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Overview of Vitamins
Vitamins are organic compounds, essential, in
small amounts, for normal maintenance, growth and development, within our body.
Vitamins can't be metabolised for energy, although some, such as B vitamins,
are necessary for energy production. Vitamins work closely with enzymes, to
perform a number of important biochemical functions in the body. If the body
does not have enough of a particular vitamin, or if it is not used properly, a
specific nutrient deficiency syndrome will occur.
Some classic vitamin-deficiency diseases and
their symptoms include:
- Scurvy: Caused by a lack of vitamin C, it is
characterised by sore gums, painful joints, and bleeding.
- Beri-Beri: Characterised by enlargement of the
heart, oedema (water retention) and peripheral neuropathy.
- Rickets: Occurs when there is little or no
exposure to the sun; inadequate fat intake. Characterised by deformation of
long bones (bowed legs, knock knees, etc.) and swollen joints.
- Pellagra: Associated with poverty and corn based
diets, characterised by various sores on the skin and in the mouth, some regard
disease as similar to leprosy.
There are two types of vitamins when dealing
with major vitamins: water-soluble vitamins and oil-soluble or fat-soluble
vitamins. Water-soluble vitamins including B-complex vitamins, vitamin C,
bioflavonoids, must be absorbed by the body on a daily basis. They cannot be
stored within the body and they are usually excreted within a short time
period, e.g. one to four days.1 Water-soluble vitamins are measured in terms of
Fat-soluble or oil-soluble vitamins including
vitamins A, D, E, and K can be stored within the body for longer periods of
time by the liver or fatty tissues. These vitamins are measured in terms of
International Units (IU). However, there is one exception to this rule.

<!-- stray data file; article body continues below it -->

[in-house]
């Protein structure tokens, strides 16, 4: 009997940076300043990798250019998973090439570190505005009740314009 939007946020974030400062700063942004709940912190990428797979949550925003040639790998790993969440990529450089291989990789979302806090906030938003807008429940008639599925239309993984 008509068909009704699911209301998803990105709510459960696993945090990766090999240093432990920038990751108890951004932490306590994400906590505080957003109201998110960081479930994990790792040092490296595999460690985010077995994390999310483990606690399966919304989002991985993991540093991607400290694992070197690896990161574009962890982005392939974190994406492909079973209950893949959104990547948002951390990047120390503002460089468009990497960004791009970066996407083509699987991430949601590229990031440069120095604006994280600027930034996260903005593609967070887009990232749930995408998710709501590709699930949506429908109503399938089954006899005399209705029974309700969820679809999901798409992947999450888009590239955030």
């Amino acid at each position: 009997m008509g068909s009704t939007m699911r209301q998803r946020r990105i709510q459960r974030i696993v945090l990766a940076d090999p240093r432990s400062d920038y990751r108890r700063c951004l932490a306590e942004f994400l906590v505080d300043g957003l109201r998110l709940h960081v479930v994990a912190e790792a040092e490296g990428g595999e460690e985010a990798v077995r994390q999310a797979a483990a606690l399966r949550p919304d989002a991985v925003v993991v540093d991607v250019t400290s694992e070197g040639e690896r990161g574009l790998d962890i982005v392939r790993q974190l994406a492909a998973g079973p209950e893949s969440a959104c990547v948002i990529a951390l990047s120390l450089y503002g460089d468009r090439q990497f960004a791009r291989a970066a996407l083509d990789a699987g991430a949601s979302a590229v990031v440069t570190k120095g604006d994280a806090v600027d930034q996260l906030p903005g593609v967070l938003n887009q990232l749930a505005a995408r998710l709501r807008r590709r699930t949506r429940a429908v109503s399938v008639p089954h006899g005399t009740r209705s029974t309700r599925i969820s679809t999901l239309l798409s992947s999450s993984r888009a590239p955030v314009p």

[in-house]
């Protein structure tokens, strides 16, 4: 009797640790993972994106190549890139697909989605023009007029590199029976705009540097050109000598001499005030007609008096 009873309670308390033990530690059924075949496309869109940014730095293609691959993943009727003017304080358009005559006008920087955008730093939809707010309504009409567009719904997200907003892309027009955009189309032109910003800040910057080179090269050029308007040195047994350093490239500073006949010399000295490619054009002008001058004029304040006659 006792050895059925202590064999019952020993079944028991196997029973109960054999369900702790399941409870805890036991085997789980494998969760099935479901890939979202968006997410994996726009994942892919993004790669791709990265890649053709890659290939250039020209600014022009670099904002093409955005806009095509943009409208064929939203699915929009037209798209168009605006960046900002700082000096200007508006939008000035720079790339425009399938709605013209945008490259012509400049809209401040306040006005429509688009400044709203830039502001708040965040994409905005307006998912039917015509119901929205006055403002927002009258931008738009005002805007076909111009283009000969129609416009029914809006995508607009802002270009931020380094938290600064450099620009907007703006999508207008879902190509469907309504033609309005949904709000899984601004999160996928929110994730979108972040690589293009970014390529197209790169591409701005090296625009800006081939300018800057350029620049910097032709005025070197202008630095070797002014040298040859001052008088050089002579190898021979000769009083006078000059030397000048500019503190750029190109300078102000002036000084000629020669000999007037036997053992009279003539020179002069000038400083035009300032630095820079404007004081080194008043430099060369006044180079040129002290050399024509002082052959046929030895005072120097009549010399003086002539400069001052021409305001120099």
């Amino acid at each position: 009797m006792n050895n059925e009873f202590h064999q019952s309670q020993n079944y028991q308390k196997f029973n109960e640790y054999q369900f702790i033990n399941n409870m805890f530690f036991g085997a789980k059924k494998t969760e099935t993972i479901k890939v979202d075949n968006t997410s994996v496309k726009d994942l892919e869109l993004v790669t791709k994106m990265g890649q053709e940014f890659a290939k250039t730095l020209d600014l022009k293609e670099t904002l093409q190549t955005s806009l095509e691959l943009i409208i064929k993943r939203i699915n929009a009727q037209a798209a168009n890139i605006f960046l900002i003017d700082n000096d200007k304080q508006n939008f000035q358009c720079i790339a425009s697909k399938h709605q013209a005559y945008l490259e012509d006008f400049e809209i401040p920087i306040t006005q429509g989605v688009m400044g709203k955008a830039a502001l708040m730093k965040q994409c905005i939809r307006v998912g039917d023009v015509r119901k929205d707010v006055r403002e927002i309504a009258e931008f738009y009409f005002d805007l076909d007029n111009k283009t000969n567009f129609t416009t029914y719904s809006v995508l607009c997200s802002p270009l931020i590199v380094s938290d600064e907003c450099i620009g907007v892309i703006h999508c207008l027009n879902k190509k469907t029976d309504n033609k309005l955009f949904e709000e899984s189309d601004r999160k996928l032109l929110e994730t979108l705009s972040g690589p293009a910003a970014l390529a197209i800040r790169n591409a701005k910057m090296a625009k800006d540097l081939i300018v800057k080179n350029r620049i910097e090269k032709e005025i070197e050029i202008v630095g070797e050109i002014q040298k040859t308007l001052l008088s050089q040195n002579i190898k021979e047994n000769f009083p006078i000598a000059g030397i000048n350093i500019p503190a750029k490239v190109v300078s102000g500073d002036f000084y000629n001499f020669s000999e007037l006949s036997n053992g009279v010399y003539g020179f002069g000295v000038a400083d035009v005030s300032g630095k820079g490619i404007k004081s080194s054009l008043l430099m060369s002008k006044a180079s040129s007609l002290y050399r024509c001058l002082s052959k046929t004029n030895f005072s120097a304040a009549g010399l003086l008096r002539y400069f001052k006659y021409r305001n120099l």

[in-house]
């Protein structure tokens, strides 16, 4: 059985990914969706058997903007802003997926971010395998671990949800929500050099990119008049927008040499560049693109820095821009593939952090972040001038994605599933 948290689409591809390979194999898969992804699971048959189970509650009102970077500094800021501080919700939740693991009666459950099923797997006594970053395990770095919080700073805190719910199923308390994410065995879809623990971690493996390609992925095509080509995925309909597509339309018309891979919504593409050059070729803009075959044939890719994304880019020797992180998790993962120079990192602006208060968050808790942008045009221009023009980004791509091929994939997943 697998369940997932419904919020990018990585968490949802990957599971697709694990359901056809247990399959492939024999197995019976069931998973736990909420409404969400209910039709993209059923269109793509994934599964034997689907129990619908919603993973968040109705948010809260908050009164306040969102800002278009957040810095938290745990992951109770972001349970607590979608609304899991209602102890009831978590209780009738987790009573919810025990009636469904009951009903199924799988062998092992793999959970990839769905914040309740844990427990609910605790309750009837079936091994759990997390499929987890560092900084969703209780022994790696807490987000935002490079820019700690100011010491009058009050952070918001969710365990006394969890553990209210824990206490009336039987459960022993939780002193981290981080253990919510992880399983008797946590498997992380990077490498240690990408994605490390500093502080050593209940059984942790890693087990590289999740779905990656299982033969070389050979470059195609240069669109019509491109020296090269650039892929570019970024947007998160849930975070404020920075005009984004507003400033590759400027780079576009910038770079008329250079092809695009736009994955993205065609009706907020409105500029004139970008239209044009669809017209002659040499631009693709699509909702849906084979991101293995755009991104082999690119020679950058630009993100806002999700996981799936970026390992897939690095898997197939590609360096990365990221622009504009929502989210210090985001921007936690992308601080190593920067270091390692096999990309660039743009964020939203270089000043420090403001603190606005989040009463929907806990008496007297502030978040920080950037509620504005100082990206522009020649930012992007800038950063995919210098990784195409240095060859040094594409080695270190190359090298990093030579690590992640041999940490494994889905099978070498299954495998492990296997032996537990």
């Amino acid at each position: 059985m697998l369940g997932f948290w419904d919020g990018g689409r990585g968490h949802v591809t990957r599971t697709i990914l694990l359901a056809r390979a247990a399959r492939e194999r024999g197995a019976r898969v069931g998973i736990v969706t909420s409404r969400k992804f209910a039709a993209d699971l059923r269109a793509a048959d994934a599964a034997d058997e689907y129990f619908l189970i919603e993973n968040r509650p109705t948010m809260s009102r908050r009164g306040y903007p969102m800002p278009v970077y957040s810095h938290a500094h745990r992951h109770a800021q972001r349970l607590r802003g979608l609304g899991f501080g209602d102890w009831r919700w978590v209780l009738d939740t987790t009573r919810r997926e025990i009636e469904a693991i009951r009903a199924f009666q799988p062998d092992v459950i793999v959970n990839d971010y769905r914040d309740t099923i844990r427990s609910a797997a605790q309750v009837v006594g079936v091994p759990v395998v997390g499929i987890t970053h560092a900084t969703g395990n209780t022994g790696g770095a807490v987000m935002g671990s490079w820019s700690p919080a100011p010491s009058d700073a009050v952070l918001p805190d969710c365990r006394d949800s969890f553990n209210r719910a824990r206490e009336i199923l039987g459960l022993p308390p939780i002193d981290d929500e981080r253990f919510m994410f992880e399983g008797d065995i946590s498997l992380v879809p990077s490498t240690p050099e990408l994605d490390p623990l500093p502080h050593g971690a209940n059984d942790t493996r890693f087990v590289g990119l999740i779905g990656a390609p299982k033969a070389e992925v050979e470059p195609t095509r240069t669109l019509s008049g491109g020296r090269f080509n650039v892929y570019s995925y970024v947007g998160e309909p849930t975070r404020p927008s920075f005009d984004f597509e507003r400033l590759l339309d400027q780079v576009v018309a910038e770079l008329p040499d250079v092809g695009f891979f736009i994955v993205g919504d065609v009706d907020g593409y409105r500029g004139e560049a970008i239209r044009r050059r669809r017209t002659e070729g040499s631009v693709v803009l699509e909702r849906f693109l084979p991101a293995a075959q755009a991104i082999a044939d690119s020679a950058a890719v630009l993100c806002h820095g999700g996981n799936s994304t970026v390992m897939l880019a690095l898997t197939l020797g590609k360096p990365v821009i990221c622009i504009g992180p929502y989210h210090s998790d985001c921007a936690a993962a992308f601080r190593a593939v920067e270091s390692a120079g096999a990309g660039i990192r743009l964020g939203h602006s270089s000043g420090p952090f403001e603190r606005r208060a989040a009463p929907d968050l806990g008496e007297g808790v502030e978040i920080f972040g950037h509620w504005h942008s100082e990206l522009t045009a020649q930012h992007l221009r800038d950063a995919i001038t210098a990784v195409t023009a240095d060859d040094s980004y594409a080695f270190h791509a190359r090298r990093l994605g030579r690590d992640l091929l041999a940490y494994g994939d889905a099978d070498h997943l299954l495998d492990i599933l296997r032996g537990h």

Beta-carotene, a water-soluble form of vitamin A, is also measured in
International Units.2 There are also two types of vitamins: synthetic or
natural. Synthetic vitamins are vitamins produced in laboratories from chemical
constituents that mimic their counterparts as found in nature. Natural vitamins
are derived from food sources.
Like minerals, the proper balance of vitamins
is important not only for overall health but also for proper functioning of all
vitamins and minerals. Vitamins, again, like minerals, work synergistically
with one another increasing the function of the vitamin. For example,
bioflavonoids, which help prevent bruising and bleeding gums, must be paired
with vitamin C in order to carry out its function. Another example of this is
the synergistic effects of two antioxidants, vitamins C and E. The free-radical
scavenging action of antioxidant vitamins C and E is far superior when these
two nutrients are combined. Vitamin E will scavenge free radicals found within
cell membranes, while vitamin C will scavenge free radicals in biologic
Vitamins, when combined, will reinforce one
another and strengthen the vitamins' functions.
As with all nutrients, requirements are
dependent upon age, sex, height, weight, environmental conditions, activity
level and nutrition status.2
This section is a summary of some of the most
common vitamins used in our products. The section begins with a brief overview
of the water-soluble vitamins such as vitamin A, B- complex, etc. and then
concludes with the fat-soluble or oil-soluble vitamins such as Vitamin D and E.
1 Balch, J.F. and P.A. Prescription for
Nutritional Healing. Avery Publishing, 1997:pp.12-13.
2 Dunne, L.J.
Nutrition Almanac, 3rd ed. McGraw-Hill Publishing Company, 1990: pp.10-11.